Our approach to training and transferring Lean skills is that it is best to learn it while doing it. Our experience has shown the best way to train is to explain a concept (giving real life examples) to the team directly before putting the theory into practice. The first time we use a concept team members observe. As the process is repeated we progressively hand over to the internal client team, coaching them with active feedback on how they are implementing Lean. This way, in learning by doing, we are able to emphasise and explain why it is important to take certain approaches at different times during an implementation. This way the aspiring Lean practitioners can practice their knowledge in a controlled environment, with support and guidance from us as experts.
It is these richer levels of engagement at which learning more readily leads to problem solving and application back in the workplace. Benjamin Bloom described these as a sequence of stages. He used a taxonomy (see diagram below) to describe the different stages and although a learner does not have to move through all of these stages for learning to occur; learning that will be readily incorporated into everyday life is the learning that has moved right through the hierarchy.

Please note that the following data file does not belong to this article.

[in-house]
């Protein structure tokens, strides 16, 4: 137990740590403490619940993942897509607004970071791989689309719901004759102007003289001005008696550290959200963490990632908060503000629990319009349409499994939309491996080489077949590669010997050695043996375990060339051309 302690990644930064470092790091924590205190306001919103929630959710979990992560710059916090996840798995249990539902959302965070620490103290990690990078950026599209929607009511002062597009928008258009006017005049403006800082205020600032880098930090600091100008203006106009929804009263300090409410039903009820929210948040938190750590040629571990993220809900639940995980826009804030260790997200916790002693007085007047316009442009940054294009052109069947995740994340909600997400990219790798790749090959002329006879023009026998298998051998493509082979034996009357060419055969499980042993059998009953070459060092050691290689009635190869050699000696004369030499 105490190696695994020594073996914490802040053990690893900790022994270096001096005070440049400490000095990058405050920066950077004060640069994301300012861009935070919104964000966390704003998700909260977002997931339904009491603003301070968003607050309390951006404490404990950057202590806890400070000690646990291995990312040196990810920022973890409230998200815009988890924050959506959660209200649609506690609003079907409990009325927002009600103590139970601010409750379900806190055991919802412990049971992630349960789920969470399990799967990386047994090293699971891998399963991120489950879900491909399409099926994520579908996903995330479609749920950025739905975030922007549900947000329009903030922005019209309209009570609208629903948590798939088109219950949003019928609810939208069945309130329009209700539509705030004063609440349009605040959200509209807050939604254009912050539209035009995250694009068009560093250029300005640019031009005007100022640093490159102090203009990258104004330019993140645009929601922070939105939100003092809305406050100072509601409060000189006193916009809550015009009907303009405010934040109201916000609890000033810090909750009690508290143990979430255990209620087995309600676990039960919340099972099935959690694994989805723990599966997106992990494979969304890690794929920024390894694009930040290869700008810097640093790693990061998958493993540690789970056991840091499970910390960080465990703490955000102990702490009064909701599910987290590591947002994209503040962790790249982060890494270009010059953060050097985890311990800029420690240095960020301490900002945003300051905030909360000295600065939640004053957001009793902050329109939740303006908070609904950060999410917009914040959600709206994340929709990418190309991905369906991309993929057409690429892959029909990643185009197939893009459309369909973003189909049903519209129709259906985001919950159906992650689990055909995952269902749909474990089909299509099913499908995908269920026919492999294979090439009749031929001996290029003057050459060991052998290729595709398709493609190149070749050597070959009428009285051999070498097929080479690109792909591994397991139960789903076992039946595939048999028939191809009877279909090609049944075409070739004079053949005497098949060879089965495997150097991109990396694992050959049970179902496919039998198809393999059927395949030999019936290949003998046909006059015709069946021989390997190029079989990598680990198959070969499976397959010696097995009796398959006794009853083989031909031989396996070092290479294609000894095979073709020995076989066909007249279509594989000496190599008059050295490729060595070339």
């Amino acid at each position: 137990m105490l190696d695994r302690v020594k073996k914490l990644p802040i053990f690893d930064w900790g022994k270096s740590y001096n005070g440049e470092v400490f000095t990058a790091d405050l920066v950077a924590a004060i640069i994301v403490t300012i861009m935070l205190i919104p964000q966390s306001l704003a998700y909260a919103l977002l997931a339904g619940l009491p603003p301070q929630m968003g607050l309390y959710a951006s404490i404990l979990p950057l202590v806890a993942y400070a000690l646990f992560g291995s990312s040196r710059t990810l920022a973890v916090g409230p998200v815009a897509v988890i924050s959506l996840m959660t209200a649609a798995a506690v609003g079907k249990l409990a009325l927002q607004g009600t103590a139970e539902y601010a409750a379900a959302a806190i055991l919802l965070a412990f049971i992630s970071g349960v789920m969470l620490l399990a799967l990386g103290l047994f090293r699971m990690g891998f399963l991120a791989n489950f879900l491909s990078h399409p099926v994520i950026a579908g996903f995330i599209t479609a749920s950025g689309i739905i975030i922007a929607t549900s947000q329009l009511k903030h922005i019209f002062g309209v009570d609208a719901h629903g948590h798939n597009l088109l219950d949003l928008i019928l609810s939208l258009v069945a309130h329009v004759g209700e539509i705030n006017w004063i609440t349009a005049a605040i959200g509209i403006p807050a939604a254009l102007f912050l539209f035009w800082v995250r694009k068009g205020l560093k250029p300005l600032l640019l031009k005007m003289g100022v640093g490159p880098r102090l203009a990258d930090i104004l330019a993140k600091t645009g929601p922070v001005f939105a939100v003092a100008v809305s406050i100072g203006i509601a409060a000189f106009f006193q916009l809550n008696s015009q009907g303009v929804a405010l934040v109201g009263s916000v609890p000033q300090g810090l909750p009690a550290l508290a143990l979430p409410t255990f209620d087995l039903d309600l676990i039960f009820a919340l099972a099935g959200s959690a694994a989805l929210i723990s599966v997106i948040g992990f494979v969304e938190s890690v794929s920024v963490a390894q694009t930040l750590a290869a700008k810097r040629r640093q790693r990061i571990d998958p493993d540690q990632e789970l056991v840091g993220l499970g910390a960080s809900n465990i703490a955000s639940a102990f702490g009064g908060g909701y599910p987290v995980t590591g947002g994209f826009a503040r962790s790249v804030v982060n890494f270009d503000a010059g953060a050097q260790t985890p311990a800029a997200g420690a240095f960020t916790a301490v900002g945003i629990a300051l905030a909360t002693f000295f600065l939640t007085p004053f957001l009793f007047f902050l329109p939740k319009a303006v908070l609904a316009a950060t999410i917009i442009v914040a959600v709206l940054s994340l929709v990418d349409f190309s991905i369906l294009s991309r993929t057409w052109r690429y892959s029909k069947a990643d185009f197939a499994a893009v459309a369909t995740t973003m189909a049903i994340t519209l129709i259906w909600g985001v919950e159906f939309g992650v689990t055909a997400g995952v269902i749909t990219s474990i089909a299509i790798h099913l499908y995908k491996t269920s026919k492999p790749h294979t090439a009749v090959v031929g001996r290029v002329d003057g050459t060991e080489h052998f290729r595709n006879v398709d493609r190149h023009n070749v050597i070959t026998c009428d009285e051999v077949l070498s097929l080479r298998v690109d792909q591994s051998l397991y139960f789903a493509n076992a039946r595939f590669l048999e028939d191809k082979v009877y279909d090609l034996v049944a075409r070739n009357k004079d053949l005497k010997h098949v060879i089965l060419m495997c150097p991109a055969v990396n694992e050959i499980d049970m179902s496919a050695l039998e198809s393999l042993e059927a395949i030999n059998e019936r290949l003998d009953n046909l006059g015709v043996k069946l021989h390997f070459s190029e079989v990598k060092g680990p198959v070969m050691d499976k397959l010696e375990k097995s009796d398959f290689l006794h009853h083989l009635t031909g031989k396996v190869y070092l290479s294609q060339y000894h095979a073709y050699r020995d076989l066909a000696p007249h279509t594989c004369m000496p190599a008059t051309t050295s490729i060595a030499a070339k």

We have seen this in action as learners move through the stages of learning at an accelerated rate working on real problems in support of the Lean transformation programme.
So in summary…
Becoming Lean is much more about understanding how to get an organisation philosophically and behaviourally aligned than having knowledge of the technical tools. This again makes it a difficult subject to learn in a classroom.
No single seminar, piece of e-learning content, classroom based training or ‘coloured belt’ will deliver bottom- line Lean improvements. Lean can only happen when the learning takes place at the process level with your staff, trained and motivated on the job, in the pursuit of perfection and following your lead to understand and achieve your Lean vision.
There is much more that could be said, but we hope this brief overview gives you a good sense of what to expect going forward on your journey.